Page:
Experts Agree: Corker-Kaine AUMF Allows Congress to "Completely Abdicate" its Constitutional Duty
By Daniel Bergmann
On Wednesday, during a Senate Homeland Security Subcommittee hearing led by Senator Rand Paul (R-KY), senators from both sides of the aisle called for Congress to reassert its constitutional duty to debate and authorize the use of force. Along with expert witnesses, they warned that the Authorization for Use of Military Force (AUMF) proposed by Senators Bob Corker (R-TN) and Tim Kaine (D-VA) would not only codify the untenable status quo, but would, in fact, cede Congress’s war-making authority to the president, inverting the Constitution’s separation of powers.
Following the deadly events of September 11, 2001, Congress passed the 2001 AUMF, which enabled the executive branch to wage war against those responsible for the attacks. One year later, Congress passed a second AUMF, this time to authorize war against Saddam Hussein's regime in Iraq. Over the following sixteen years, three different presidents - both Republican and Democrat - have used these AUMFs to try to justify their use of war powers against an array of terrorist organizations around the world, many of which did not even exist at the time of the 9/11 attacks.
Senator Paul concluded that Congress had "completely abdicated" its constitutional duty to review, debate, and authorize the use of military force. Senator Jeff Merkley (D-OR) concurred, noting that the 2001 AUMF had been "stretched beyond recognition" and that "three esteemed experts have just clarified that [the United States] does not have the constitutional authority" to conduct military operations in Syria. Senator Mike Lee (R-UT) called the current state of affairs, where the executive branch has unilaterally expanded the scope of AUMFs, "scary," and Senator Bernie Sanders (I-VT) warned that the consequences of Congress neglecting its constitutional duty were "dire and horrific" for both America and the rest of the world.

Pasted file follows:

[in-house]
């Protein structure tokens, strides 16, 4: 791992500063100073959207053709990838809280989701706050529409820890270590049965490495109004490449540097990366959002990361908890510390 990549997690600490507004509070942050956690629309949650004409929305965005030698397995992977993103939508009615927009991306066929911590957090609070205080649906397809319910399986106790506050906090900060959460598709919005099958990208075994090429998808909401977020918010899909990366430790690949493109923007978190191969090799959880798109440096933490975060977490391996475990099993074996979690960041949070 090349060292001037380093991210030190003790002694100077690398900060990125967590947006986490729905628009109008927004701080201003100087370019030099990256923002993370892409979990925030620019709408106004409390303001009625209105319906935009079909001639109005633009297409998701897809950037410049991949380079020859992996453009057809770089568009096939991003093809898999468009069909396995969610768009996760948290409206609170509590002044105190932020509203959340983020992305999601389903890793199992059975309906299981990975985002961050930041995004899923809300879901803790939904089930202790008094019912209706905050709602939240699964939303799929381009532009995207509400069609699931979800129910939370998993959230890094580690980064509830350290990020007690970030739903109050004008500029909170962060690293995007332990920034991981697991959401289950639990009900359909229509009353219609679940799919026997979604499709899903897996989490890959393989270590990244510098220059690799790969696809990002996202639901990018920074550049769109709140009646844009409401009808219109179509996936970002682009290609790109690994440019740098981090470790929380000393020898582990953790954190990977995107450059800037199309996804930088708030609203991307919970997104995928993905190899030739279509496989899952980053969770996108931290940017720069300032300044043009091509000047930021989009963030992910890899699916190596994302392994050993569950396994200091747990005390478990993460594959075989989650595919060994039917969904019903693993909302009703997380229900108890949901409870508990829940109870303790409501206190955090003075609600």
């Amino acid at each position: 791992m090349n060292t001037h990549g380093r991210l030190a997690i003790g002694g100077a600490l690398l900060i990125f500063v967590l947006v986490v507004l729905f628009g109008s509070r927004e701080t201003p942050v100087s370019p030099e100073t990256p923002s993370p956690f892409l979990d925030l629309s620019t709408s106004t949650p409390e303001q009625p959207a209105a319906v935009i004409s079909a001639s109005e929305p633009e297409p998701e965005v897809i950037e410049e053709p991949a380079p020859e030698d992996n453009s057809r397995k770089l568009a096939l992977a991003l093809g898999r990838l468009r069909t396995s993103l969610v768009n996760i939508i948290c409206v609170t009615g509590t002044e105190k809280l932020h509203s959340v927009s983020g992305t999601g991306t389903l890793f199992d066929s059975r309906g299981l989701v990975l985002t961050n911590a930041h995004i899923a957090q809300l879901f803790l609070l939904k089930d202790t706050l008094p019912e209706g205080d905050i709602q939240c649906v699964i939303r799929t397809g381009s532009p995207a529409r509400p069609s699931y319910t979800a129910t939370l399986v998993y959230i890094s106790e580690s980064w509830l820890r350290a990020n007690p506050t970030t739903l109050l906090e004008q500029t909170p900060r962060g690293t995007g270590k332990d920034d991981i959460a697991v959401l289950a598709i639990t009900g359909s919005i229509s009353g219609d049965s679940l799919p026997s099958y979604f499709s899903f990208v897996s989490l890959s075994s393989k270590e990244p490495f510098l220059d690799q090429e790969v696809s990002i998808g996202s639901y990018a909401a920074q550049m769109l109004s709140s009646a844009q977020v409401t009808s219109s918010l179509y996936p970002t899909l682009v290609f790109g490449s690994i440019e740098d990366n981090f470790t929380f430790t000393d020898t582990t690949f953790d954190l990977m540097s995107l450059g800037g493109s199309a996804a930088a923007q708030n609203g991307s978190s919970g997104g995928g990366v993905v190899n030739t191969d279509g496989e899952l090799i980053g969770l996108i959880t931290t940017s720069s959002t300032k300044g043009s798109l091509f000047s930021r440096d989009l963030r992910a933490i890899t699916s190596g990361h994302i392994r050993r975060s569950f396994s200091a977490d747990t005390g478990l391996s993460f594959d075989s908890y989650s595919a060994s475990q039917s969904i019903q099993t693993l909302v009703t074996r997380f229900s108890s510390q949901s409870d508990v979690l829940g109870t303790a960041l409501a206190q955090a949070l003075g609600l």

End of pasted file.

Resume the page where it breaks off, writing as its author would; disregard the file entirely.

One of the witnesses, Professor Jonathan Turley, agreed with Senator Paul's assessment, stating that the existing AUMFs and the proposed Corker-Kaine replacement "put war-making on autopilot." Another witness, Fox News legal contributor Judge Andrew Napolitano, concurred, calling the proposed Corker-Kaine AUMF "profoundly unconstitutional." Napolitano argued that the proposal would cede to the executive branch Congress’s constitutional duty to declare war by requiring a Congressional supermajority—a veto-proof two-thirds of both the House and Senate—to stop the president from unilaterally expanding the war to new groups and new countries. Napolitano went on to criticize both the existing AUMFs and the proposed Corker-Kaine replacement as "putting a loaded gun in the desk drawer of the president, ready for him to take it out and shoot it whenever he wants."
Chris Anders of the ACLU, another witness, urged senators to make opposing the Corker-Kaine AUMF "a top priority." Citing the imminent danger that this bill would create, Anders explained that it would not only codify the problematic status quo, but would allow the president to have "unilateral authority to add...[even] the United States itself to the list of countries where Congress is authorizing war….In contrast to the Corker-Kaine AUMF, Senator Merkley has introduced an AUMF that reflects a deep awareness of both the framework of the Constitution and the gravity of the decision to go to war."
To keep wartime powers where the Constitution says they belong and prevent Congress from ceding its authority to the executive branch, any new AUMF should satisfy the following criteria, which have bipartisan support:
- Clearly define the mission objective and the enemy
- Include robust reporting and transparency requirements to keep both Congress and the public informed
- Require compliance with U.S. obligations under international law
- To prevent confusion or overlap, clarify that the authorization is the sole source of statutory authority to use force against ISIS
- Set a sunset date for both the new AUMF and for the 2001 AUMF
- Repeal the 2002 AUMF